“We really need to take on this project, but I don’t have the resources.
There aren’t enough hours in the day to tackle that problem.”
I’ve heard comments like this for many years throughout my career in the network, security and now in the Big Data sectors.
The “time vs money” dilemma is common. You know what is needed to solve a problem, but there are not enough hours in the day to commit to solving it. Countless vendors offer interesting point solutions that can help an organization tackle a particular problem. This is how firewalls, load-balancers, IPS and WAFs have staked their claims and won customers. However, each solution is unique and requires its own set of expertise, a significant investment in time for configuration, monitoring, and management. More often than not, the cost to the organization ends up outweighing the benefit. As frustrating as that may be, as Ben Franklin said, “time is money.”
Even when organizations can afford to invest the time and money in multiple point solutions, they typically find themselves frustrated or limited by these technologies. What they end up with are dozens of solutions that are not integrated and can’t be fully leveraged for the data they provide. Clearly, there is a lack of integration in the industry. Many vendors claim integration but what they really are saying is that they can interface with another vendors’ system in limited form. This restricts the ability to combine technologies from different vendors to actually solve the larger problem—being able to have complete situational awareness. The only way to truly integrate these disparate technologies is by investing in significant development or outsourcing initiatives to get what you need. More time and money is required and again, the end result may miss the intended mark.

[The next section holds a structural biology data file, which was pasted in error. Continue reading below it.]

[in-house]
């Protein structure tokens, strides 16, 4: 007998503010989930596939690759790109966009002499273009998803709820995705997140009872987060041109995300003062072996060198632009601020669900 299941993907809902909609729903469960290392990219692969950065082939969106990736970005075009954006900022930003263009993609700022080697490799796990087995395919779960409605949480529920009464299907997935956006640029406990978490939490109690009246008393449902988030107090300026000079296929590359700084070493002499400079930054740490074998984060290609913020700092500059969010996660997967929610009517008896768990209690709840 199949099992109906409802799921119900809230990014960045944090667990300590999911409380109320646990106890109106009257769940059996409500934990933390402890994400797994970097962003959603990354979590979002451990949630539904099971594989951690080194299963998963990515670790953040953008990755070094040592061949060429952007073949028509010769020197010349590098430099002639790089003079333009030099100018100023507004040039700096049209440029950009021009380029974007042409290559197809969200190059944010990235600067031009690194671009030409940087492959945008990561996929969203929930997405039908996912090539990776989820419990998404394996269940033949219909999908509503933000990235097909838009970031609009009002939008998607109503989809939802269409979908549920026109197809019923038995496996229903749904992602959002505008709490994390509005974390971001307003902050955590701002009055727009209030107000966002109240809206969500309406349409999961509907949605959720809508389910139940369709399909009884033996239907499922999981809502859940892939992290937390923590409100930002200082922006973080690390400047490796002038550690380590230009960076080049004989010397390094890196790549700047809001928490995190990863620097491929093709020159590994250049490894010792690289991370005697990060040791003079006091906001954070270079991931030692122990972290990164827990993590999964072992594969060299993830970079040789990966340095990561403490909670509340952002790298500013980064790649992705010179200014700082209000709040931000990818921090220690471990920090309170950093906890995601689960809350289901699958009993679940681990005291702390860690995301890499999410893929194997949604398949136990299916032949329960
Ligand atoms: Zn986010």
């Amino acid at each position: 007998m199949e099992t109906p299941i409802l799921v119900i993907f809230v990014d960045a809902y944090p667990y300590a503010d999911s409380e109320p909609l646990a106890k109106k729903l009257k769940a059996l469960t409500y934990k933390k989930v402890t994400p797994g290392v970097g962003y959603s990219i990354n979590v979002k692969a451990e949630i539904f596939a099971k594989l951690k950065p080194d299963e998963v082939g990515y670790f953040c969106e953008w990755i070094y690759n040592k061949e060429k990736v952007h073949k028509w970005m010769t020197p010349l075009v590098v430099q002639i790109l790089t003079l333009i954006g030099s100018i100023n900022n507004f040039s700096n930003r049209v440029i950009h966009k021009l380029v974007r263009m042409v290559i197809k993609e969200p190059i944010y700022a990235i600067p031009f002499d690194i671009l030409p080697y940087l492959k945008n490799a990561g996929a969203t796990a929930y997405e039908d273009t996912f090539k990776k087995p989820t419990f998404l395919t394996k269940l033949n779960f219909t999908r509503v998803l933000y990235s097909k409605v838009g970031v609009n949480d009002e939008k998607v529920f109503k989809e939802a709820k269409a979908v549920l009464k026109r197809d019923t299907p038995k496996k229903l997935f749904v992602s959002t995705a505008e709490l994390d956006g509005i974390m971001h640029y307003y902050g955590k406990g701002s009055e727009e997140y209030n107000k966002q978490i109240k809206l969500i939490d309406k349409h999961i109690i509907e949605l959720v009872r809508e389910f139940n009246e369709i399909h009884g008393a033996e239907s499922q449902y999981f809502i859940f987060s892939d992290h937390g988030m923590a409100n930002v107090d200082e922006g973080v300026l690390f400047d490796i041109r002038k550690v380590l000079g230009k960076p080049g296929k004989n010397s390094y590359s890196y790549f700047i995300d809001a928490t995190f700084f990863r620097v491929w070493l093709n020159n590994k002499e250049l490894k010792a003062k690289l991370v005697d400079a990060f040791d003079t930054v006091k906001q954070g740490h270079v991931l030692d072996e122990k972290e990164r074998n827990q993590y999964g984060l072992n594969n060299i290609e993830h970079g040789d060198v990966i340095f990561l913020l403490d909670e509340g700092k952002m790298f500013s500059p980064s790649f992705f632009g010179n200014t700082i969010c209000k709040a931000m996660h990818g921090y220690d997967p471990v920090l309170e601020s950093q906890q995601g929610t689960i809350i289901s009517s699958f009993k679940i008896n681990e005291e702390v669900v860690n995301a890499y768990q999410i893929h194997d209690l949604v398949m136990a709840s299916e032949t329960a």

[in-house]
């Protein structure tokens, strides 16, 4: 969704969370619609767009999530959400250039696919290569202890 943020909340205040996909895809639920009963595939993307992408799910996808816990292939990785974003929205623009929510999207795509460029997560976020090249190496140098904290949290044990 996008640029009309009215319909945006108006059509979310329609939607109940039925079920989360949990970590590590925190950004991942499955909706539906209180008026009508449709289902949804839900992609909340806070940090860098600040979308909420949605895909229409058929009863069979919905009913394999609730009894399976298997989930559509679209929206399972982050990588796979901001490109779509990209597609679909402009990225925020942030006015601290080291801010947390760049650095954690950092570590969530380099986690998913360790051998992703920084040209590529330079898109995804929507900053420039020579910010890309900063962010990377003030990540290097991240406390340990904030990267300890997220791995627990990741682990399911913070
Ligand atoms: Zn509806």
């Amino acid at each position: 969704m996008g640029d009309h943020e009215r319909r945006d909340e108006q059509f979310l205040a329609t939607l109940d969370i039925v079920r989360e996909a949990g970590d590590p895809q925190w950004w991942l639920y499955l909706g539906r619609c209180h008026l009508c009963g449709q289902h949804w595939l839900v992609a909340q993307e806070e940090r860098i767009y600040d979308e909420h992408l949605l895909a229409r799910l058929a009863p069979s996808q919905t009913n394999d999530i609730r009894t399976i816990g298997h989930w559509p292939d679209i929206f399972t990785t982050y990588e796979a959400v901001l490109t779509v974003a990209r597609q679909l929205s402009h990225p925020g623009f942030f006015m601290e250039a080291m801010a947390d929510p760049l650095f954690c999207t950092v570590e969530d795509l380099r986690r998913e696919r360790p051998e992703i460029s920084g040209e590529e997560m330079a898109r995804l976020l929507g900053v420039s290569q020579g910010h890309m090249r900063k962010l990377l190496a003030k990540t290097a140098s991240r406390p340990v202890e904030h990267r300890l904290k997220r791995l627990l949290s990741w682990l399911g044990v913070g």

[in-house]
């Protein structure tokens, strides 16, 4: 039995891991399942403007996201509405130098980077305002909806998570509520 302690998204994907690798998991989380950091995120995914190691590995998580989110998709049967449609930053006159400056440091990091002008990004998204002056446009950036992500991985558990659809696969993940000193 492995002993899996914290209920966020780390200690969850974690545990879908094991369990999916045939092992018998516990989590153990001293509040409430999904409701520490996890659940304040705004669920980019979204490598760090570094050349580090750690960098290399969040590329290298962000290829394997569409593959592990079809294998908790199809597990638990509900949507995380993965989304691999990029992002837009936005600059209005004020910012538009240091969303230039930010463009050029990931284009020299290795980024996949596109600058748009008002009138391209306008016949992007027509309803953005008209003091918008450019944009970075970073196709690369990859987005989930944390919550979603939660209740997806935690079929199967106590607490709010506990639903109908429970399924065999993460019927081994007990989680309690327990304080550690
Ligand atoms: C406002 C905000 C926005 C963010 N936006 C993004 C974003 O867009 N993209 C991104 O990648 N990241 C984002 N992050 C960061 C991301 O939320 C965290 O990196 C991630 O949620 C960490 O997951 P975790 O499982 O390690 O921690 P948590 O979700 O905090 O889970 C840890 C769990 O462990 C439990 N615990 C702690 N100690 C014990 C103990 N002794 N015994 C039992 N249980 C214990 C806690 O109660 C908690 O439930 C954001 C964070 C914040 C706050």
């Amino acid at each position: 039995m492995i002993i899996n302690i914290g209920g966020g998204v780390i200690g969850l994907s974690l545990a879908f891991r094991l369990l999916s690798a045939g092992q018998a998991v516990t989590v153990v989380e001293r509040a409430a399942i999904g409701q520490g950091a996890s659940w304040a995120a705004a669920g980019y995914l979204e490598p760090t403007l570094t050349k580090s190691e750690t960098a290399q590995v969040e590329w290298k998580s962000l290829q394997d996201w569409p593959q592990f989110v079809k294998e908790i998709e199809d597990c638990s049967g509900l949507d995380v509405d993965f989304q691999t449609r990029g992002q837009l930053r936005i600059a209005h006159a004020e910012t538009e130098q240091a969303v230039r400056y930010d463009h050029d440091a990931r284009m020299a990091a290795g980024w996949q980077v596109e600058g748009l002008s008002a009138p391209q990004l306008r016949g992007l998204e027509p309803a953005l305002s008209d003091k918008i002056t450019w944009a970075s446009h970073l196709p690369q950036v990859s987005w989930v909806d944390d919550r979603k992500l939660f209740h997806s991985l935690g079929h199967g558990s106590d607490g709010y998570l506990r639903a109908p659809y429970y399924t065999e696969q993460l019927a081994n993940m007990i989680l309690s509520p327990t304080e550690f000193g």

SIEM was supposed to solve the pain of cobbling together multiple devices from multiple vendors. However, these solutions have focused primarily on compliance. The lack of pervasive mindshare around the SIEM solution seems to indicate the industry has missed the integration mark. More recently, some are attempting to leverage Hadoop to fill this unification gap for analysis of large amounts of data. While Hadoop’s batch processing may be effective for marketing, financial, or other analytics that can get by with older data, it was not built to be a real time application, a necessity for the security industry.
Over the last several months, organizations have been asking us how they can save time by reducing the burden of repetitive, manual processes. How much time and money would you save if you could analyze all of your data with human-like logic in real time? You would be able to connect the dots and solve problems in ways you never imagined. It’s amazing to see what talented people can do with a flexible platform. Customers have leveraged our platform to turn a 90+ minute manual process for advanced threat discovery into a real time detection tool with automated forensics. By using our platform to integrate technologies with data not previously possible, the security team is no longer at a major disadvantage against critical threats—where a minute could be the difference in preventing a data breach.
We’ve seen customers replace a homegrown application that took months to build with a new and improved application built in just a few hours. The new application offered additional capabilities, better performance, increased scalability and flexibility. Customers have also detected major breaches and significant failures without any prior knowledge—all with no rules or signatures.
If we can help an organization save time, it also means they save money. I expect many more breakthroughs in the coming months as customers leverage our Neural Foam™ artificial intelligence engine and streaming correlation to help put an end to repetitive, manual processes that put their organizations at risk and prevent them from realizing their full potential. When this is the benchmark, time may indeed be more valuable than money.